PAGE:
Matt Harvey will have Tommy John surgery

Matt Harvey has elected to have Tommy John surgery on the partial tear ulnar collateral ligament in his elbow, Sandy Alderson announced late Friday.

The surgery will cause him to miss the entire 2014 season.

Matt Harvey 1 polaroid“This was a more reasoned approach to the injury,” GM Sandy Alderson said, as to why Harvey decided to have surgery instead of proceeding with a throwing program. Alderson said Harvey had begun rehabbing, but not throwing.

Harvey and Alderson met on Friday to confirm the pitcher’s decision.

“I felt this would be the right decision. So, in that sense, I’m happy that Matt has reached that same conclusion,” Alderson said.

As for how this affects the team moving forward, Alderson said nothing has changed.

“This doesn’t change our plan at all,” Alderson said. “But, it does provide some clarity that we didn’t have.”

Alderson later mentioned that the Mets have two rotation spots open, outside of Jon Niese, Zack Wheeler and Dillon Gee. The GM said he would be a “little uncomfortable” filling those holes entirely from within the organization.

“It’s a possibility,” Alderson said, of calling on one of his young pitchers in the minors. “I don’t think it’s a scenario we would prefer.”

When can the Mets expect their All-Star pitcher back? Tommy John surgery usually takes a full calendar year to recover from, which will set Harvey up to return with enough time for spring training heading into the 2015 season. Alderson said the team is targeting a date of February 1, 2015.

“Each surgery is different, each rehab period is different, each individual pitcher is different, so we’ll just have to wait and see,” Alderson said. “I will confirm, though, that when he’s ready to pitch, he will be in the rotation. And, he’ll return to his prior form, which we all know was extraordinary this season.”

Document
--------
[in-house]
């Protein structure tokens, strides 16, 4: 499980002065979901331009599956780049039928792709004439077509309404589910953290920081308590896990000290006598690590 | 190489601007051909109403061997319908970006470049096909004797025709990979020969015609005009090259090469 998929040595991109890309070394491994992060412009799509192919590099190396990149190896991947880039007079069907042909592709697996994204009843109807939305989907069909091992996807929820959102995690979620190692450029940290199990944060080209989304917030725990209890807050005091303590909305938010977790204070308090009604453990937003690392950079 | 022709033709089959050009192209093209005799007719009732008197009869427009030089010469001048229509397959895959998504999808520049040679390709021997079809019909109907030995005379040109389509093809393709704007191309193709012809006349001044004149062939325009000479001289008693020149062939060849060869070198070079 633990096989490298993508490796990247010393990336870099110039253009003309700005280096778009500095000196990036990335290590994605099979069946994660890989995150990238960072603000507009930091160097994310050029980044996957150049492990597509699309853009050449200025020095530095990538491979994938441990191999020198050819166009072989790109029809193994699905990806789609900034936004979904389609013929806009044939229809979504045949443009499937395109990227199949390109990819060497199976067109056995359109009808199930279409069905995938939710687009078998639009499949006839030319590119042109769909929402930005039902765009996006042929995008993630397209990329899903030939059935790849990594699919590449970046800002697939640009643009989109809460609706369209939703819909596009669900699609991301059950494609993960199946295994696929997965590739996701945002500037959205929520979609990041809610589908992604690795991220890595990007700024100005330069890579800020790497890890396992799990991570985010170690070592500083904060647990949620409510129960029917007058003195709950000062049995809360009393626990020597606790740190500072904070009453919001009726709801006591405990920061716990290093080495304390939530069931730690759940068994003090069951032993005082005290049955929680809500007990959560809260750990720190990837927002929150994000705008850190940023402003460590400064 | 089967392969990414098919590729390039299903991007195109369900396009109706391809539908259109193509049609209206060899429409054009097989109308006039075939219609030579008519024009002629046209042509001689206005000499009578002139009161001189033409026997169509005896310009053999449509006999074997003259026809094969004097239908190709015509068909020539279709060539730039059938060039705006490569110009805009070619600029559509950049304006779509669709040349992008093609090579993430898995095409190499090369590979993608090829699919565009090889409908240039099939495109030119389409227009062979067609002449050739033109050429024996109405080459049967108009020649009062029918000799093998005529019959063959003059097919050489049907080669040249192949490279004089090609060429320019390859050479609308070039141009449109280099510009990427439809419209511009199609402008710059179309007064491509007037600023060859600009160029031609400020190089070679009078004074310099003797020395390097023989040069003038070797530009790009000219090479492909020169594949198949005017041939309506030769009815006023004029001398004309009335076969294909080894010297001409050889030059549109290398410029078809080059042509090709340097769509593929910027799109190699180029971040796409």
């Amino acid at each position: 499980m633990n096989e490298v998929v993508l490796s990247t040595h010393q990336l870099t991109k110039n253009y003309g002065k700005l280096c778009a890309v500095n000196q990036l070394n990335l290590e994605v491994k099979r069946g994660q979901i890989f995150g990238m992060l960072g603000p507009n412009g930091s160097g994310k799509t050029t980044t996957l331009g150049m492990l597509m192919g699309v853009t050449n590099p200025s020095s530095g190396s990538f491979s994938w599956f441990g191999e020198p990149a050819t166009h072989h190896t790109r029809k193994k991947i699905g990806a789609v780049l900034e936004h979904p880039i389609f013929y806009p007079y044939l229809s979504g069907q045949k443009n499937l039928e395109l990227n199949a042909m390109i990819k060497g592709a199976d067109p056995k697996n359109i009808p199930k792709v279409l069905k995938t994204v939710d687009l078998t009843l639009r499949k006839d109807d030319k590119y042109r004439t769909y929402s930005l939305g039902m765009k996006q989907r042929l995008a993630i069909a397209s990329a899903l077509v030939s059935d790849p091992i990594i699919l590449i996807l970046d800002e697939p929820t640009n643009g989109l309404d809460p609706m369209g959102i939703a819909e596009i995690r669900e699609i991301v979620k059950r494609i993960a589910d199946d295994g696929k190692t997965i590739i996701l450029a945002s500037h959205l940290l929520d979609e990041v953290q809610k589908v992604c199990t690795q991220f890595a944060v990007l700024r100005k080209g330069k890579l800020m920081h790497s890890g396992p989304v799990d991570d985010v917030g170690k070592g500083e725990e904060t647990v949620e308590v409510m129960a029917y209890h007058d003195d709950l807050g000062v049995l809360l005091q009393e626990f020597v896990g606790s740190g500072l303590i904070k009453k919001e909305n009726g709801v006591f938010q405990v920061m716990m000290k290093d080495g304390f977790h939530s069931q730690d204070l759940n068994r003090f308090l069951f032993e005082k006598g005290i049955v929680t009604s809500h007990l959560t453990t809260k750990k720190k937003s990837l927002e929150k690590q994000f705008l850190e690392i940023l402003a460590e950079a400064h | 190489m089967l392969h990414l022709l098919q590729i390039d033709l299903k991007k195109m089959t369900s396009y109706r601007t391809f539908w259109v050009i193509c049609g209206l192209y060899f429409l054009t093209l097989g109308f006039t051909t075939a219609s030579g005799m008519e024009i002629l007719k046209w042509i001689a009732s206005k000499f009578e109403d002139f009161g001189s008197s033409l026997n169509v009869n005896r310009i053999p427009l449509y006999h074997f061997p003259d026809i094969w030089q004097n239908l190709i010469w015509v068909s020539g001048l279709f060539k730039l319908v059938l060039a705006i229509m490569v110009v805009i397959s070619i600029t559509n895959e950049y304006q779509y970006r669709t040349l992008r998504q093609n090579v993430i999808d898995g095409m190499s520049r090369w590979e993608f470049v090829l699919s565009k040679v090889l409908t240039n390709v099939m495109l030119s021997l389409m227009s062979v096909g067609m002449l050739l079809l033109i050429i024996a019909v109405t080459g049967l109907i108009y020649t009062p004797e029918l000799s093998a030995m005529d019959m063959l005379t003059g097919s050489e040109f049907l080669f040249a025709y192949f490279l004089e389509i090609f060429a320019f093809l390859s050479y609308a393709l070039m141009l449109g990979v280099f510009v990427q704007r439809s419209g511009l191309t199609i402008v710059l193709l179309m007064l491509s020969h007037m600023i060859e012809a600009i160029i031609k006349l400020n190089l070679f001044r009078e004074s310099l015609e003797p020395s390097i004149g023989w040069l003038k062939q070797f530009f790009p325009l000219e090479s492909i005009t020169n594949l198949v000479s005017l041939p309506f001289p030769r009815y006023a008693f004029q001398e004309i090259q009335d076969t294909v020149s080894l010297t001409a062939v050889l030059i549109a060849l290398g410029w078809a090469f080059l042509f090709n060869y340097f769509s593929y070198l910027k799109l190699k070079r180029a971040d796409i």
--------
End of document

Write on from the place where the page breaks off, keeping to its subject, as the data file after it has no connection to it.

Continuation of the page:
Dr. James Andrews will preform the surgery later this month, the team said.

To listen to Alderson’s talk with reporters, click here.

Matthew Cerrone, Lead Writer

Thankfully, the front office and people connected to the team have been talking and planning like Harvey was going to have surgery, so I don’t think this is catching them off guard by any means. What’s more, I actually think this was their preferred way forward. In talking to people aware of their thinking, I never heard anyone say they hoped he gambled on his elbow. I’m sure they would have loved to see him pitch next season, but if he was eventually going to need surgery, I think they prefer him under the knife now, knowing 100 percent he’ll be ready for ALL of 2015.

Last week, I talked with Will Carroll about Harvey’s situation, the ins and outs of Tommy John surgery, how Nolan Ryan and Adam Wainright faced a similar scenario, how organizations try to protect their pitchers overall and the slow adaptation by teams of biomechanics, which you can listen to here:

To listen to Alderson’s talk with reporters, click here.

Jonas Schwartz chats with Andy Martino about Matt Harvey’s decision to have surgery.